Plasterboard allows a wall to be insulated quickly and easily. With a few hours and a handful of nails, you can fix plasterboard to the walls of a room and be ready to decorate. Fixing plasterboard is one of the simpler methods of preparing a wall, compared to floating a wall or cement rendering. It is therefore a suitable job for a novice or anyone interested in DIY but without the time to take on large projects.
- Skill level:
- Moderately Easy
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Things you need
- Tape measure
- Straight edge
- Craft knife
- 40mm plasterboard nails
Measure the height and width of the doorway, including the door frame, with a tape measure. Make a note of these measurements with a pencil and paper. Draw out rectangles on the back of two plasterboards with heights and combined widths equal to the measurements you noted. Place a straight edge by the first line you drew. Score the plasterboard along the straight edge with the craft knife. Repeat for the other lines.
Fold the plasterboards along the scored lines. Cut the plasterboards at the folds with the craft knife. Remove the rectangles of excess plasterboard. Place the first plasterboard around the door frame. Attach the plasterboard to the wall using a hammer and nails. Use 40mm plasterboard nails spaced at regular intervals. For a secure fastening, the nails must be no more than 5 feet apart along the length and breadth of the board. Repeat for the second board.
Place the next plasterboard beside one of the existing boards. Measure and cut the board to size if it is larger than the space available on the wall, taking any skirting boards or coving into account. Attach the board to the wall with the plasterboard nails. Space the nails no more than 5 feet apart. Continue attaching boards until the wall is covered.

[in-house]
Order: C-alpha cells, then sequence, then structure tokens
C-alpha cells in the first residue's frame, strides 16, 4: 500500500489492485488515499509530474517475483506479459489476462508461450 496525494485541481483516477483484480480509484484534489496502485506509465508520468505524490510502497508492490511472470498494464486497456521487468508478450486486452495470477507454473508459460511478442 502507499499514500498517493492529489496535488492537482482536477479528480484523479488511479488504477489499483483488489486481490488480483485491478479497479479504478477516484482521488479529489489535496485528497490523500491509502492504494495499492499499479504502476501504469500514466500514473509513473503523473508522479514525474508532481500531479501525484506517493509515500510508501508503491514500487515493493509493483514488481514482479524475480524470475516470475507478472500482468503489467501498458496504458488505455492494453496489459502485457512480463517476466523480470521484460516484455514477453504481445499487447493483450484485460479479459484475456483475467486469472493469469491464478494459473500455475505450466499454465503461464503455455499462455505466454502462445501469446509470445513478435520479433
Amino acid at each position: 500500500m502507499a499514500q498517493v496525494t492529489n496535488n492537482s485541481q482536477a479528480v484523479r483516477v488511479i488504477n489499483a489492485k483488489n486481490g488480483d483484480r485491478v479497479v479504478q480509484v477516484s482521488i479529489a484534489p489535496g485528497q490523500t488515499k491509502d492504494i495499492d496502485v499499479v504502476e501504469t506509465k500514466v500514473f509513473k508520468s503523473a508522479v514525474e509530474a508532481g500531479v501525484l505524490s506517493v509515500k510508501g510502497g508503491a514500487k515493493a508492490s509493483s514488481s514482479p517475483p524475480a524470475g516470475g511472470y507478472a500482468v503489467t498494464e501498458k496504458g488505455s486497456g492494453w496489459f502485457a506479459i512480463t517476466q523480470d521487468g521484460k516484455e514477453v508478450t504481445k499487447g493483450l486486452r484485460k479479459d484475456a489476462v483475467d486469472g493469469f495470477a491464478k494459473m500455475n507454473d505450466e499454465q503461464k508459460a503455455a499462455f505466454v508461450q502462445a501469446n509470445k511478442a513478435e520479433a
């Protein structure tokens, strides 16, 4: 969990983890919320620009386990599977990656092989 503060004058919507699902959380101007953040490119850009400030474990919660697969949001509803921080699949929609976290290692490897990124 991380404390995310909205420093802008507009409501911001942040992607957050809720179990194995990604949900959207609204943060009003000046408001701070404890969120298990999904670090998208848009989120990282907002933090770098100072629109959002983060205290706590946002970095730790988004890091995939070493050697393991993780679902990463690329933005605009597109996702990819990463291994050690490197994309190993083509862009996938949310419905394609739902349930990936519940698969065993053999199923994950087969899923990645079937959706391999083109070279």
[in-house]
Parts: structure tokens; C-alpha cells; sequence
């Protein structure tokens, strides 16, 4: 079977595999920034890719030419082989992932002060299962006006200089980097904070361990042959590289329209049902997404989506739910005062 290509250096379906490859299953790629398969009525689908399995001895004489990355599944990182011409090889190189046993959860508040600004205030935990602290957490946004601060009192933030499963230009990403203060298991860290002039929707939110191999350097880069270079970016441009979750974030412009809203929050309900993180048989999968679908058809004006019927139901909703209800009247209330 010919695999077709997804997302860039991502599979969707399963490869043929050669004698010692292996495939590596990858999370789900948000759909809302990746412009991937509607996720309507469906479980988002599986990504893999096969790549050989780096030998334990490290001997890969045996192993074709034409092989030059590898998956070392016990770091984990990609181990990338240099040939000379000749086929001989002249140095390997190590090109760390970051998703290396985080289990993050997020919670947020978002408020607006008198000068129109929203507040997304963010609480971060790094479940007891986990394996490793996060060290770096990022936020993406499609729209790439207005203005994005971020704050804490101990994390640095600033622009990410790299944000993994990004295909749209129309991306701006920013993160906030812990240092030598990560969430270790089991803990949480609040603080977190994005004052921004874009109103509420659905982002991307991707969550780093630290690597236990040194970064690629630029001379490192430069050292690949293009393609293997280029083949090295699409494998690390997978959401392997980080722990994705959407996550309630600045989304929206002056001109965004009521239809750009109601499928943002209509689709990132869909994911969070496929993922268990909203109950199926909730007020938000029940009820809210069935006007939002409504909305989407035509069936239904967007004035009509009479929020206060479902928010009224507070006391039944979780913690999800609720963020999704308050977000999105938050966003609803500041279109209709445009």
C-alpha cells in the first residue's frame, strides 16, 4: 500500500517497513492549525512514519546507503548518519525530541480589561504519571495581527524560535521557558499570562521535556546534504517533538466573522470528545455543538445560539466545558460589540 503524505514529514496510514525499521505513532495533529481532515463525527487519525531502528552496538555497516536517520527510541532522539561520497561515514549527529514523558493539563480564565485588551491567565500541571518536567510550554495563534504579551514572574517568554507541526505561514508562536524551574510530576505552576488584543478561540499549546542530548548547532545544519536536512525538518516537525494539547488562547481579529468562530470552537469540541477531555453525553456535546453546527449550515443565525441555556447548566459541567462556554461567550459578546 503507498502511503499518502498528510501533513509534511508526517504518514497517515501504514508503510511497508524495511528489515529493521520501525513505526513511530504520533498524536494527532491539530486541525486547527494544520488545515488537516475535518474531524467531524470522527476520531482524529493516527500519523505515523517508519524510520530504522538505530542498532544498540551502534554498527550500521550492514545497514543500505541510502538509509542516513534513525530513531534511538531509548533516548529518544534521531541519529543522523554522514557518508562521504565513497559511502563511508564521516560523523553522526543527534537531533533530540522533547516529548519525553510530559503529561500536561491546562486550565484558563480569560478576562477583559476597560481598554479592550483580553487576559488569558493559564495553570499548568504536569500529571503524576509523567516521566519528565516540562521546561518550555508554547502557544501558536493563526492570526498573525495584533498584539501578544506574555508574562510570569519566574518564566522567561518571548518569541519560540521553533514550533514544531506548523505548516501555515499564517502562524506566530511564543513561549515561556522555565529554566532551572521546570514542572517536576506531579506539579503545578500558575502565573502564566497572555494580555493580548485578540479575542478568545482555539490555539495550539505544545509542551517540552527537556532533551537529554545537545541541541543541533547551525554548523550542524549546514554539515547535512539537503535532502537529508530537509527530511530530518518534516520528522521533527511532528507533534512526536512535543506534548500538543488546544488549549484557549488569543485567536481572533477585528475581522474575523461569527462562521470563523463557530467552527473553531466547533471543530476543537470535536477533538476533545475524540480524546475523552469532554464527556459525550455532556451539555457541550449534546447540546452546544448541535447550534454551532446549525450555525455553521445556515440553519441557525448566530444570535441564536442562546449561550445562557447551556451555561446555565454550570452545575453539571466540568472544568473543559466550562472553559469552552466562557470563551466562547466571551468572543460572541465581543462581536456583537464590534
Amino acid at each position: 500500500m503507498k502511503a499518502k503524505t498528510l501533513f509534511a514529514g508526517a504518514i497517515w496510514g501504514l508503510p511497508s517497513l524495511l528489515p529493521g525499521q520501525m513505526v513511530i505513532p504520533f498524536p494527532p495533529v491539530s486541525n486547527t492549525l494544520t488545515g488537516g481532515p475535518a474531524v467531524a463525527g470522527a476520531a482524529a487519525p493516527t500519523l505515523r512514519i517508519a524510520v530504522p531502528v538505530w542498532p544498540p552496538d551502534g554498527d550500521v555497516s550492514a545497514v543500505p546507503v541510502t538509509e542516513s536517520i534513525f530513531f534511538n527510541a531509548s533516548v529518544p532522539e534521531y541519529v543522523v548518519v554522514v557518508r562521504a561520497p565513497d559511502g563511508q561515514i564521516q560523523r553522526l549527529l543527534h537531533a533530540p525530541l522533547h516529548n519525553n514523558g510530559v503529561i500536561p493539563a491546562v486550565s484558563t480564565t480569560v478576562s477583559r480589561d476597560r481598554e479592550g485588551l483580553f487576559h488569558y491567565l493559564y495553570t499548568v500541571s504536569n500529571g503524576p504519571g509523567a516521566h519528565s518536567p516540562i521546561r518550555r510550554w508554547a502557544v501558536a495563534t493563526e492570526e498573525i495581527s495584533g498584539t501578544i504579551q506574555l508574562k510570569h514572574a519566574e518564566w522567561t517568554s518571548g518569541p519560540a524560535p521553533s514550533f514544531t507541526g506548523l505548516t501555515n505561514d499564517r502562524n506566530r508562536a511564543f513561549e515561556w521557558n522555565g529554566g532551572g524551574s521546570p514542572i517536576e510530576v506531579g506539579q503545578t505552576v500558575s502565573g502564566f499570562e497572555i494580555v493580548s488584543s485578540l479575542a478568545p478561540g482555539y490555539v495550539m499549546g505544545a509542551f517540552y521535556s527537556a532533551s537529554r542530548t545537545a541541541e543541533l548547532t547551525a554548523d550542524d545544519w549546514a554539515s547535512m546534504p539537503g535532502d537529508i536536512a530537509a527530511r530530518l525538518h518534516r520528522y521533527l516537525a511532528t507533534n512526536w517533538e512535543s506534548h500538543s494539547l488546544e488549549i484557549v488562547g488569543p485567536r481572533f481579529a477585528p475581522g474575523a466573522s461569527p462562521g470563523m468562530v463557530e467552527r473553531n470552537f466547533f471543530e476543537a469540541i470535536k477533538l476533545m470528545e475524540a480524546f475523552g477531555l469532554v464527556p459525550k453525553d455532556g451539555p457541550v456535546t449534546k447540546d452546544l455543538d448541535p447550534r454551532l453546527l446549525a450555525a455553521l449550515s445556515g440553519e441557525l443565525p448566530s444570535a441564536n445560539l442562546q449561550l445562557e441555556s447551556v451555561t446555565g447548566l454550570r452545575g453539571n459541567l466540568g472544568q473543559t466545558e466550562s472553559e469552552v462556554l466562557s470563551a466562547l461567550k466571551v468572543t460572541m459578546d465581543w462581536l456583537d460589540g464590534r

Tips and warnings
- Because a doorway creates a weak point in the plasterboard surrounding it, it is important to start plaster boarding at the door so enough plasterboard can be placed around it to work effectively. However, where there is no door in the wall being plaster boarded, you should begin at one end of the wall and work across. This will reduce the amount of boards that need to be measured and cut to fit the wall.
- Where a wall has a squared corner, measure and cut the plasterboard to fit before attaching; don't fold the boards around the corner, as this will leave an air gap behind the board. However, an obtuse corner will take a folded board more easily. Score a line down the back of the plasterboard and fold it along the cut so the board folds easily around the corner.
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